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Do I suck at sharpening? - Videos

Discussion in 'Sharpening forum' started by captaincaed, Oct 12, 2019.

  1. I'm cross-posting this from another forum because I value the tone of suggestions over here.

    I feel like I've gotten worse over the past couple months, but I also think that may be changing personal standards. I can still get knives to push-cut printer paper, cut paper in a circle, etc.

    Where I'm feeling trouble is progressing from middle grits to higher grits. I get good tooth and cutting up to about 2k/4k, then when I go up to the Synthetic Natural or 8k, I feel like I'm sliding off tomato skins instead of cutting in. Also feel like I'm having particular trouble sharpening a Blazen R2 petty up to a polished synthetic natural edge. My edges on carbon steels feel better.

    Current setup is some combination of:
    • Togiharu 1k/4k (generally get good luck here)
    • Gesshin 2k soaker (good luck, but loads quickly)
    • Gesshin synthetic natural soaker (having less luck)
    • Naniwa 8k, Knifewear branded (don't use often, seems a bit too polished for food)

    I'm trying to "nail" my technique after casually home sharpening for a couple years. Before anyone asks:
    • Yes, I have watched J.Broida's video series, and continue to re-watch :D
    • Yes, I have flattened my stones with a diamond plate
    • No, I'm not crazy (yet)
    So now I'm crowd-sourcing for other opinions.

    So, here is a Mizuno DX sharpening from 1k to 2k to synthetic natural. Following are two videos taking a careful look at the edge after sharpening (I think you can see things better than still photos.)





     
  2. Taylor

    Taylor Professional Craftsman Founding Member

    The belly of the knife can be a tricky spot, since there's much less surface area touching the stone. Even with the same force used on the rest of the edge, the pressure can increase exponentially (Pressure = Force/Area). What I find helps me at this spot, is to pick up speed, and the hand that's used to press down, is used just to keep the knife from coming off the stone. Most likely you have a wire edge that isn't fully being removed. I would almost suggest if you are having a hard time, to strop on a piece of cardboard very lightly back and forth, and then doing a light cutting motion on the edge of a soft piece of wood.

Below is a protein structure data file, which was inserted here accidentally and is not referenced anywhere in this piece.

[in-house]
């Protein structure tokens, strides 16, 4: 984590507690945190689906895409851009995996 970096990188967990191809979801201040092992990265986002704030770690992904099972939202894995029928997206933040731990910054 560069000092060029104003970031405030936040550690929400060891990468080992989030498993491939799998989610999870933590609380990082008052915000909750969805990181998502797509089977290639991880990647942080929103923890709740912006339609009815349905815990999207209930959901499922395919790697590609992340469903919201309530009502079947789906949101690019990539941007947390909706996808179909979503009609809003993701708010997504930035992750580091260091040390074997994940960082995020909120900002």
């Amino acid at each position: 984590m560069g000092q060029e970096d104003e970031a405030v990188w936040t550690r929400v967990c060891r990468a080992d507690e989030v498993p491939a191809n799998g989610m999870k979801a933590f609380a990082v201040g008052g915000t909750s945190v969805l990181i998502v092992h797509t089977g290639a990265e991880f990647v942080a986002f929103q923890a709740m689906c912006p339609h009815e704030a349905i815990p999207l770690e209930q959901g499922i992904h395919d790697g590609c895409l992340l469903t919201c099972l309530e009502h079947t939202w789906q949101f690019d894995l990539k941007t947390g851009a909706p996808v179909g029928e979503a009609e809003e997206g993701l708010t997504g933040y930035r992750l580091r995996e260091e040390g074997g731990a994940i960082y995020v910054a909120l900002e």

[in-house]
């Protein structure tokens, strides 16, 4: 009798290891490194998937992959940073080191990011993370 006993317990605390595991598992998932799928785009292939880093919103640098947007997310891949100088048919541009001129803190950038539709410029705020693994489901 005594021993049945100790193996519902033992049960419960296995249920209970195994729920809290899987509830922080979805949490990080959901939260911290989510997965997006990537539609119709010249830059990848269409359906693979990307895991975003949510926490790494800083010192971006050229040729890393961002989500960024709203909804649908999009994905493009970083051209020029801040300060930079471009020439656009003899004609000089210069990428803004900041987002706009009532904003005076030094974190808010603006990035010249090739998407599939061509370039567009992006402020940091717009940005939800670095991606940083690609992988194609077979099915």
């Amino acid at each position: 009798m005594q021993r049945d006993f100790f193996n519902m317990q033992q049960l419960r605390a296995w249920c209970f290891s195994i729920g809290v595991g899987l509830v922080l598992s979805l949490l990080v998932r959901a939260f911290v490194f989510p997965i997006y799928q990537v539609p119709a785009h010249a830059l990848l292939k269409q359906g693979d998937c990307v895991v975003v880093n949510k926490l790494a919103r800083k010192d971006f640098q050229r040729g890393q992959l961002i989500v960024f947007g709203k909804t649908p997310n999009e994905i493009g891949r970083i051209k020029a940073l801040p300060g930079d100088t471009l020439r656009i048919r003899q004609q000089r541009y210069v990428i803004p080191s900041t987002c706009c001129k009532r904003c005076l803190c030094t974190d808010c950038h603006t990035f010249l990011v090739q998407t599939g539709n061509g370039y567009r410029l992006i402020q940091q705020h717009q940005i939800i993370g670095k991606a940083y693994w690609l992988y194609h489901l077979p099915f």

Your technique doesn't look bad. There's obviously a little wobble here and there, and I may have seen the edge dance near the end of the stone a few times, but nothing that would be causing the problems you're having at the belly. Hope that helps, and try not to be discouraged, as even us pro's can get frustrated at times.
     
  3. Taylor,
    Thank you, that was just the type of eye I was hoping for. I like the cardboard idea, and I will say that I do sometimes draw the edge lightly through some end-grain pine to remove burr.
    I'm trying to work that wobble out. Playing around between having a locked wrist, and just relaxing and breathing. Haven't quite found a sweet spot. Trying to practice a few times every week as a habit.

    When you say 'saw the edge dance near the edge of the stone,' could you say more? What did you see?

    Cheers
     
  4. Taylor

    Taylor Professional Craftsman Founding Member

    It was only like once or twice towards the end of the stroke at the far end of the stone. Looks like the pressure was on the part of the knife off the stone, picking up the heel of the knife just briefly. I'd have to watch it again to really see, but just something to be aware of.